Where? The message came out mid afternoon the previous day that a Green Heron had been found at this mysterious place. Erroneously placed as SSW of Mevagissey by Rare Bird Alert, I headed for the area after drinking in close views of the Spotted Sandpiper at Exminster, and located the spot NNW of Mevagissey. It was as I suspected a tourist gardens with padded entry fee (£10) and a late opening time (10am). Another worry was that the bird had been reported as seen from a hide I could only imagine how many irrational twitchers would be lining up and jostling for pole position.
On the bright side, the late opening of the gardens allowed for a laid back breakfast at a nice B&B in Mevagissey. I eventually rolled up to the car park of the gardens at 9.15. What I couldnt comprehend was the empty car park no massed twitch here then! I was also second in line at the entrance gate. The gardens summarily, and pompously, opened the gates at 10am prompt, with still only about a dozen birders to show. However, the good news was that the staff had already located the Yankee wanderer, and a BBC wildlife crew was now on the filming job. The pond hosting the heron was a tortuous trek through the gardens, and the hide more of a gypsy caravan with shutters! It took some time for the Green Heron to be even glimpsed I ticked a bottle green and rufous head and neck initially, since it steadfastly refused to come out of its cover alongside a narrow part of the pool.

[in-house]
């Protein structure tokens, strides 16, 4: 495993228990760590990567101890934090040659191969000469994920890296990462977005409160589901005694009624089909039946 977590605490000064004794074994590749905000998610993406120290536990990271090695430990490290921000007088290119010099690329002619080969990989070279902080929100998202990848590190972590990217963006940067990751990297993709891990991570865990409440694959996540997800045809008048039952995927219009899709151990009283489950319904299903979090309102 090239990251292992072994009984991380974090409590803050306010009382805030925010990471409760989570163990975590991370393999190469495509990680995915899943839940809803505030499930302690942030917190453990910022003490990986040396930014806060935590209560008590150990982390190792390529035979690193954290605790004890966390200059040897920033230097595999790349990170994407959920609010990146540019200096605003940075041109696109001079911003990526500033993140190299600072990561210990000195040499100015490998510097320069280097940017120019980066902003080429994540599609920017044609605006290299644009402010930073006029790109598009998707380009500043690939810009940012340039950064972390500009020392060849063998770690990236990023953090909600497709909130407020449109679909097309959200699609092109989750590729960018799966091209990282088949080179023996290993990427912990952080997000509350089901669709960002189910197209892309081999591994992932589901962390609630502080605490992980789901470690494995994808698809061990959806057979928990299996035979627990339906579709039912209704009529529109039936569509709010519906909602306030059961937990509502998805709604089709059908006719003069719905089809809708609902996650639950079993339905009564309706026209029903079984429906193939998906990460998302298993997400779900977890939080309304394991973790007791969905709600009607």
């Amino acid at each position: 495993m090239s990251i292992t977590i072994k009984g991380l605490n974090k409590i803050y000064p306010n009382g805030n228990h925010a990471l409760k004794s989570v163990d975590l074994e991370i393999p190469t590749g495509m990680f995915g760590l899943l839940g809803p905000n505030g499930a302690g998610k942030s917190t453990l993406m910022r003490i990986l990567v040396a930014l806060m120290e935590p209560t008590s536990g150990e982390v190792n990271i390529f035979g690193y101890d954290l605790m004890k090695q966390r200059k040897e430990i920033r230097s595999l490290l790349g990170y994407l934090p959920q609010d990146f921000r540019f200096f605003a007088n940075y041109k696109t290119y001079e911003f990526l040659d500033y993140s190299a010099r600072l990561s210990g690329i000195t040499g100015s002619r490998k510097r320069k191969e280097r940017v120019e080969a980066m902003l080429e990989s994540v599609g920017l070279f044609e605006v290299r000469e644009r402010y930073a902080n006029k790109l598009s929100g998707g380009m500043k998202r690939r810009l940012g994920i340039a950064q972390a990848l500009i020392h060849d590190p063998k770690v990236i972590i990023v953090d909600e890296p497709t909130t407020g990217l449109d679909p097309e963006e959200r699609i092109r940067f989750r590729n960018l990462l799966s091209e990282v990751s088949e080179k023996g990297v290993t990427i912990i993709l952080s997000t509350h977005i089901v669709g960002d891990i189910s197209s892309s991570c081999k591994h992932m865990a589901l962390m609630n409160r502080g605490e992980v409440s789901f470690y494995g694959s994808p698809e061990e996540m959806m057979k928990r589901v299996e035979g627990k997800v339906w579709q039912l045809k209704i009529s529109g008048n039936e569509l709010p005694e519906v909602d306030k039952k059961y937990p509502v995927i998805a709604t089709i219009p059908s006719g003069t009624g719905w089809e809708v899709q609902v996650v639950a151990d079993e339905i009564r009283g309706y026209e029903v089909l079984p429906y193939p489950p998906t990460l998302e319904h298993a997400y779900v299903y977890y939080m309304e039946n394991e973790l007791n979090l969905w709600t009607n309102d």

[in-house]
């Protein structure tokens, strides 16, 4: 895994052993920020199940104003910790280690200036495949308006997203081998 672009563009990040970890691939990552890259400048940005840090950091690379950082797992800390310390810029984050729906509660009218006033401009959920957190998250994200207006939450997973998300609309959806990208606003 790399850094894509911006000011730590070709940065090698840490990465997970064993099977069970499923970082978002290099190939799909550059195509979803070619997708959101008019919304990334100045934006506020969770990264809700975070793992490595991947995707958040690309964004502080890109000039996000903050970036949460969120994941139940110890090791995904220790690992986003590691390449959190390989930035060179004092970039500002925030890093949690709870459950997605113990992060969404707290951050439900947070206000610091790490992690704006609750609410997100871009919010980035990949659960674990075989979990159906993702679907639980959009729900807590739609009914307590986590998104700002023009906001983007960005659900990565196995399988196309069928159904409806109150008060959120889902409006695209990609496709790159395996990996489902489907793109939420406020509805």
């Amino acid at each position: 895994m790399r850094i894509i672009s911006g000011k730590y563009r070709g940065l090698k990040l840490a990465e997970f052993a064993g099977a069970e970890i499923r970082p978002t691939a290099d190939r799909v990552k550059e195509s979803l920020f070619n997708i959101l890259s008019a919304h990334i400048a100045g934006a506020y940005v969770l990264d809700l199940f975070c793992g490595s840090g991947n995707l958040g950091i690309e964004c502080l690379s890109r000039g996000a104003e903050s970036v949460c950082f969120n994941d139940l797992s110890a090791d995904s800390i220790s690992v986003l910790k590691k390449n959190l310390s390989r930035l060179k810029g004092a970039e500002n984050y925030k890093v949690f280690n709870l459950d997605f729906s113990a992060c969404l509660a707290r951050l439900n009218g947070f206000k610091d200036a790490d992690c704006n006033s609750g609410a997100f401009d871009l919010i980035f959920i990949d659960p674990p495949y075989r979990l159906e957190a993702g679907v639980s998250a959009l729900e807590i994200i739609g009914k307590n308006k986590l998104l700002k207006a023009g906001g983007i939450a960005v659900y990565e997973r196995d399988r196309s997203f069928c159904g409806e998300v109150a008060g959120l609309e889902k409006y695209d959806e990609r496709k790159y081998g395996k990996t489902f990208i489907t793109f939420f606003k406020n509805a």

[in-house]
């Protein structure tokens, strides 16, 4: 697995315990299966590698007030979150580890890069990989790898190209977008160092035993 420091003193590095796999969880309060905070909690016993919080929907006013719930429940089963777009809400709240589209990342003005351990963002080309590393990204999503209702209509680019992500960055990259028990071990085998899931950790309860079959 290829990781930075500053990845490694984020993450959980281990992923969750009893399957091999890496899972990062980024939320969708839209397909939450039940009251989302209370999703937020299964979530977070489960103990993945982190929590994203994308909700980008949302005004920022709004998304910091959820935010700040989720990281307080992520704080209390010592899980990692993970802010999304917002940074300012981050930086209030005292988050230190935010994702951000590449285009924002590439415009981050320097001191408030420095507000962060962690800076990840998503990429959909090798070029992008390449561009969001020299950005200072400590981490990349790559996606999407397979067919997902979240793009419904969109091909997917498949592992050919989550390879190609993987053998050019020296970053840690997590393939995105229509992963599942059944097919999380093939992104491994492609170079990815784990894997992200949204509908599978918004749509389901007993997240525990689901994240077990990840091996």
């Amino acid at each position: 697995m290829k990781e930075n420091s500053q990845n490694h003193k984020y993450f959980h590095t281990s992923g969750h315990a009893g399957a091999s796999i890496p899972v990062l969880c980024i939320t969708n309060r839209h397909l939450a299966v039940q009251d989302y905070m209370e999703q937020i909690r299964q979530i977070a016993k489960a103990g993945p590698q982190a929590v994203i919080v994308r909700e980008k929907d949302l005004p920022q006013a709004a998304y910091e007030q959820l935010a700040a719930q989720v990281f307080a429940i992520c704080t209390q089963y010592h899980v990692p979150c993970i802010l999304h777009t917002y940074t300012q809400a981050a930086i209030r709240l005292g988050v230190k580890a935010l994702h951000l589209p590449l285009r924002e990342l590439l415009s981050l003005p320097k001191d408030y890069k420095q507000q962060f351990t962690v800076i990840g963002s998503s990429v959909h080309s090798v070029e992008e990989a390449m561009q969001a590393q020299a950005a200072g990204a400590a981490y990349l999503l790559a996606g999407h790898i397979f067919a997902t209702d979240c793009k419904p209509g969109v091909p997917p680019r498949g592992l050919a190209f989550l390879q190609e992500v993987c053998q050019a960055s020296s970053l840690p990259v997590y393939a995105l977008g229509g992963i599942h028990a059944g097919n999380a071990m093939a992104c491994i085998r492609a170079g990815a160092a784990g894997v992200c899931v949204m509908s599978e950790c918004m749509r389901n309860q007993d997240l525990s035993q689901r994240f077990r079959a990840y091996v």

Eventually, the throng of 50 or so still not a mass twitch by any standards - nervously moved as one to the more open part of the pond, where the bird could be seen in the open from the aforementioned hide. It took up residence on a bare branch, showing a more adept skill at talking large dragonflies from the air than fish from the water. Final view before I left the gardens (some 4 hours after entering them) was a much closer bird from the path alongside the pool.
This is probably now one of the premium seawatching sites in the country, harvesting huge numbers of impressive seabirds at its height. This usually goes alongside a planned visit with appropriate winds at the correct time of year. I probably had the latter in place, but the former was in the lap of the gods. The location is terrific a small village in a valley surrounded by low cliffs jutting into the last vestiges of the western English Channel. The brilliant sunshine of the morning had plunged into a wet gale on arrival with decent south-westerlies forcing the showers almost horizontal. However, a short walk along the coastal path found a natural respite from the wind, and the rain had by now ceased. My vantage point looked down on the sea, and had a wide field of view. I spent almost 2 solitary hours in this spot, and turned up 4 Balearic Shearwaters and 2 Arctic Skuas during this time. Main passage was of Gannets, and smaller numbers of Kittiwakes. A handful of auks looked most likely to be Razorbills.